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Day: December 6, 2022

Connecting to SQL Server from R

Thomas Williams makes a database call:

R code (including in R Markdown and Shiny) can connect to databases, for both reading and writing. This opens up a whole world of powerful analysis – however, it can sometimes be tricky to deal with drivers, error handling and closing connections. In this post, I’ll demonstrate how to connect to a SQL Server database and run a query; in part 2, I’ll cover some of the things you might want to do with the query results.

Click through for two common libraries and a few tips.

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Data and Compute in Azure ML

Tomaz Kastrun continues an advent series on Azure ML. Day 4 covers data sources:

Yesterday, we have learned the general outlook of the Studio and in this blog post, we will be focusing primarily on getting data to the workspace and reading data from other data sources.

Day 5 has you provision some compute:

With a basic understanding of data assets, let’s create compute instances. Under “Manage” in the navigation bar, select “Compute” (denoted as 1), select “Compute instances” (d. 2) and click on “+ New”.

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AI: Lying at Card Games via Probabilistic Modeling

Matt Eland is on a mission:

I taught an AI to lie at my favorite card game.

In this article, I’ll explore how I did that and what considerations I had to make while designing an artificial intelligence to play a social deduction-based card game. I’ll also discuss where the project is headed and the potential approaches that you might consider building game systems as an AI developer.

The game I chose to model is One Night Ultimate Werewolf by Bezier Games. This is a social deduction game modelled on the popular party games of Werewolf and Mafia. I’ll give you a quick overview of the rules in the next section, for those unfamiliar with it.

This is an interesting overview of the card game, as well as describing the project itself.

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The Basics of dbt in Spark

Ust Oldfield provides an introduction to dbt:

dbt is an abbreviation for data build tools. It is primarily a SQL based transformation workflow, supported by yaml, to allow teams to collaborate on analytics code whilst implementing software engineering best practices like modularity, portability, CI/CD, testing, and documentation.

dbt is available using a CLI in the form of dbt core, or as a paid-for SaaS product in the form of dbt cloud.

Click through to see how the product works, including an example.

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What’s New in SSAS 2022

Chris Webb goes digging:

There was a time when a new release of SQL Server – and therefore a new release of SQL Server Analysis Services – was the most exciting thing in the world for me. New functionality! New things to blog about! Not so now that my focus, and Microsoft’s, is on Power BI and we get cool new functionality there every month. All the same there are still a lot of people running SSAS on-premises and SQL Server 2022 has just been released, so what’s new and is it worth upgrading?

Read on for Chris’s thoughts. MDX even makes an appearance.

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Thoughts on a Migration: Azure Analysis Services to Power BI Premium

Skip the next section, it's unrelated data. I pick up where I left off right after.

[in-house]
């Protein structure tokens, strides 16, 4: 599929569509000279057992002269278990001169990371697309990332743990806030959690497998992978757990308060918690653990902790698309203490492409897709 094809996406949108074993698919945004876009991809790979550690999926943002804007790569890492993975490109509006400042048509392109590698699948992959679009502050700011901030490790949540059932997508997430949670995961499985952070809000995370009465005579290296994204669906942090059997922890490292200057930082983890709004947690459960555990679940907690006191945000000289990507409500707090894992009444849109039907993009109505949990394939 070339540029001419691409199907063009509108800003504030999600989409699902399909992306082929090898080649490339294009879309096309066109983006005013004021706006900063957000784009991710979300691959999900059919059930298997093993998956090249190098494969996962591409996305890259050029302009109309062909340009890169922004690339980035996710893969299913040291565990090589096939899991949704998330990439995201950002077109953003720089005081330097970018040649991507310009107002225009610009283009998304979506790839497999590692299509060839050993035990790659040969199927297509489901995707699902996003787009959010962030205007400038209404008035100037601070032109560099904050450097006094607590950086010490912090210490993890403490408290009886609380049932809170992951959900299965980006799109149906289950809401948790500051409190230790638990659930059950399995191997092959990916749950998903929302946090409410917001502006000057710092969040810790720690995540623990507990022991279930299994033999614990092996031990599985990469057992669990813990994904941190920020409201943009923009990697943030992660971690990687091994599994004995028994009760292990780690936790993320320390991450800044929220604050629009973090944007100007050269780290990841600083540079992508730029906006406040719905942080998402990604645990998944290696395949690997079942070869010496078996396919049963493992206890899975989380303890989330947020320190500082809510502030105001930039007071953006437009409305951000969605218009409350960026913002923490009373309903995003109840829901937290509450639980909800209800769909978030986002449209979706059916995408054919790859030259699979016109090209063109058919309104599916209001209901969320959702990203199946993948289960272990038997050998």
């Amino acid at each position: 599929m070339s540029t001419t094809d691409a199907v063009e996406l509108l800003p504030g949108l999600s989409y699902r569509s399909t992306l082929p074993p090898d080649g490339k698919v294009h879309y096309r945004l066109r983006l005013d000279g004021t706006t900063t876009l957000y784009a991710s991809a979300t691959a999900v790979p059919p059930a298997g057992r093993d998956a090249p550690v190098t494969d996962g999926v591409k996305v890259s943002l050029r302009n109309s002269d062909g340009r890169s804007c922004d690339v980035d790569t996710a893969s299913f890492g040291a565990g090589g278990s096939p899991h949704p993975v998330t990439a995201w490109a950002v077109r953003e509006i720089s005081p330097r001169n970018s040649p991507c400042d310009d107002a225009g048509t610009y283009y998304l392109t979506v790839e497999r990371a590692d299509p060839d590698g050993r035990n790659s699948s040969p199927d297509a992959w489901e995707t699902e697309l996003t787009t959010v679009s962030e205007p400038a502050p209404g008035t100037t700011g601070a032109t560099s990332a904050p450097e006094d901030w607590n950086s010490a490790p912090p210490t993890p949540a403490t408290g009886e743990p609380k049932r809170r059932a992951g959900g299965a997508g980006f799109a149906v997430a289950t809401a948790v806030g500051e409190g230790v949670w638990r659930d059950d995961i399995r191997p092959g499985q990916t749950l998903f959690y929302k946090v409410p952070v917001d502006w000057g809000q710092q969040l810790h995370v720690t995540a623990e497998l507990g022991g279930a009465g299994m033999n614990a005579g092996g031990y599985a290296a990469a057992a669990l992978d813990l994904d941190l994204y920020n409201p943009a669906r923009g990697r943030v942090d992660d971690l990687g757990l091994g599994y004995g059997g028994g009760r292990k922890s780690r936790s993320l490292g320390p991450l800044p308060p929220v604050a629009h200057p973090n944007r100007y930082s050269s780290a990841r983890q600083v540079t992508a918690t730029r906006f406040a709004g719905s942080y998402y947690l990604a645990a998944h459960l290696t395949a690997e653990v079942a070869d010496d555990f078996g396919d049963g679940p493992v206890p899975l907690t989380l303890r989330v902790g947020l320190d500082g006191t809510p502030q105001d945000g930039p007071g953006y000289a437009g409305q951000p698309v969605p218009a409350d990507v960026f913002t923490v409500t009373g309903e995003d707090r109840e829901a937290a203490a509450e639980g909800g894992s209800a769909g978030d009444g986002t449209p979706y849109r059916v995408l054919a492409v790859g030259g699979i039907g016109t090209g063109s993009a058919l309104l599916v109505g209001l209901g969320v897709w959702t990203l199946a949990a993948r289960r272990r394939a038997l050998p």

Dan English shares some thoughts:

Over the past month couple of months I got the opportunity to test out the new migration experience that was just made available for Public Preview this past month during the PASS Data Community Summit and announced on the Power BI blog here Accelerate your migration experience from Azure Analysis Services to Power BI Premium with the automated migration tool. The blog post also shows a very quick animated gif walkthrough of the process and there is a thirteen minute video from the MS Build conference earlier this year where this was first demoed that you can check out here as well The Future of Enterprise Semantic Models.

Click through for a detailed analysis.

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A New Sample Database

Daniel Hutmacher isn’t satisfied with AdventureWorks:

The database collation is Latin1_General_100_CI_AS_SC.

I’ve divided information into schemas based on their respective sources. The “ReferenceData” schema will have mixed sources, all of them publicly available.

Because the data is so geographically bound, many of the tables with have geo data as well, though I technically put it in a geometry type and not a geography type – just because it was easier. This can make for some cool map visuals in SSMS if you want.

Most columns and tables are annotated using the extended property MS_description, so if you view the extended properties in SSMS, or if you use my sp_ctrl3 utility, a brief description will show up for each object.

Read on for an overview of the database’s schema, as well as the link to download the DB. I’ll have to check it out.

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The Lowdown on the Power BI Gateway

Reza Rad gives us a primer:

Power BI is a data analysis tool that connects to many data sources. Suppose the data source for Power BI is located in an on-premises location. In that case, the connection from the cloud-based Power BI Service to the on-premises located data source should be created with an application called Gateway. In this post, you will learn what the Gateway is, the types of the gateway, their differences, installing the gateway, and scheduling a data set with that gateway.

Click through for a video, as well as a lengthy article covering the topic.

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